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- Nearly a third of children have experienced trauma, and one in 13 suffers from PTSD.
- A study of 2,232 children in England and Wales found that those who suffer trauma are twice as likely to have mental health problems.
- Symptoms of PTSD include reliving negative and scary experiences, distressing nightmares, isolation, and irritability.
- Half of children with PTSD had self-harmed, and one in five had attempted suicide.
- But just one in five received the help they needed. The researchers said young people are “falling through the gaps in care.”
One in 13 young people could suffer from Post Traumatic Stress Disorder, according to research from King’s College London. The study, published in the journal The Lancet, found that 31% of children under 18 had suffered a traumatic experience, and those who do are twice as likely to have mental health problems.
More than 2,000 children born in England and Wales in 1994-1995 took part in the study, and were assessed with interviews.
The researchers concluded that one in four children who had experienced trauma had PTSD when they reported symptoms like reliving negative and scary experiences, distressing nightmares, avoidance of anything that reminded them of the trauma, isolation and detachment, irritability, impulsivity, guilt, and difficulty concentrating. That’s nearly 8% of young people overall.
The results also showed that just one in five children had seen a mental health professional and one in three had talked to their GP about their symptoms in the past year.
“Our findings should serve as a wake-up call,” said Andrea Danese, a senior researcher at the Institute of Psychiatry, Psychology & Neuroscience. “Childhood trauma is a public health concern yet trauma-related disorders often go unnoticed.”
Young people with PTSD are “falling through the gaps in care,” she said, so there’s an urgent need for them to have better access to mental health services.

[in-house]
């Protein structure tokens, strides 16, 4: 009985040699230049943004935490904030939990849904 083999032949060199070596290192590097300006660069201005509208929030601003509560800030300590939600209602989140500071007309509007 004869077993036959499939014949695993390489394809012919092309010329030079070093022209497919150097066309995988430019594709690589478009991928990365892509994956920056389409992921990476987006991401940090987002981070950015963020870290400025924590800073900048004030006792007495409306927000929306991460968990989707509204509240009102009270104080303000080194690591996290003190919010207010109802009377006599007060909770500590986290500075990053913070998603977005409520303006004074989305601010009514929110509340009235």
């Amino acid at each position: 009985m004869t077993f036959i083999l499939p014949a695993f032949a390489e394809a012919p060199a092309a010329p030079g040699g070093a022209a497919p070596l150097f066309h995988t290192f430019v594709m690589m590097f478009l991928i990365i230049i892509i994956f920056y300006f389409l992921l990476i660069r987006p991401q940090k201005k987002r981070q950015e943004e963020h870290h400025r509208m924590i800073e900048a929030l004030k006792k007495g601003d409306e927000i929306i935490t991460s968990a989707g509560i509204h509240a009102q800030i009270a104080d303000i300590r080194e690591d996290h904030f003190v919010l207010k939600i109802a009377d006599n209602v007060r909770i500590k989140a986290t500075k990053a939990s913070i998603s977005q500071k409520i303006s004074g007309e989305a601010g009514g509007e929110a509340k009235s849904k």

The results also showed how young people with PTSD were more likely to have other mental health disorders. For example, half had self-harmed, and one in five had attempted suicide. Half had also experienced social isolation or loneliness.
In December 2018, research from the Office for National Statistics found that 11.3% of children said that they were often lonely, and those who reported low satisfaction with their relationships were more likely to feel alone.
Last July, Childline – a counseling service for young people – said it had received nearly 5,000 calls about loneliness in a year. This was a 14% rise on the previous year.
“Young people who have been exposed to trauma often have complex problems, which become increasingly difficult to assess and treat,” said Stephanie Lewis, a clinical research training fellow at the IoPPN, and lead author of the study. “Providing effective treatments early on could prevent mental health problems continuing into adulthood.”
PTSD can be caused by a range of experiences, from directly experiencing assault, injury, or sexual violation, to watching it happen to someone else. Three-quarters of young people who experienced sexual assault developed PTSD.
The researchers said better identification of the symptoms of PTSD is vital if more young people are going to get the mental health help they need.
“We encourage parents and carers to seek support from health professionals if their children are exposed to trauma and are suffering from distressing psychological symptoms,” said Lewis.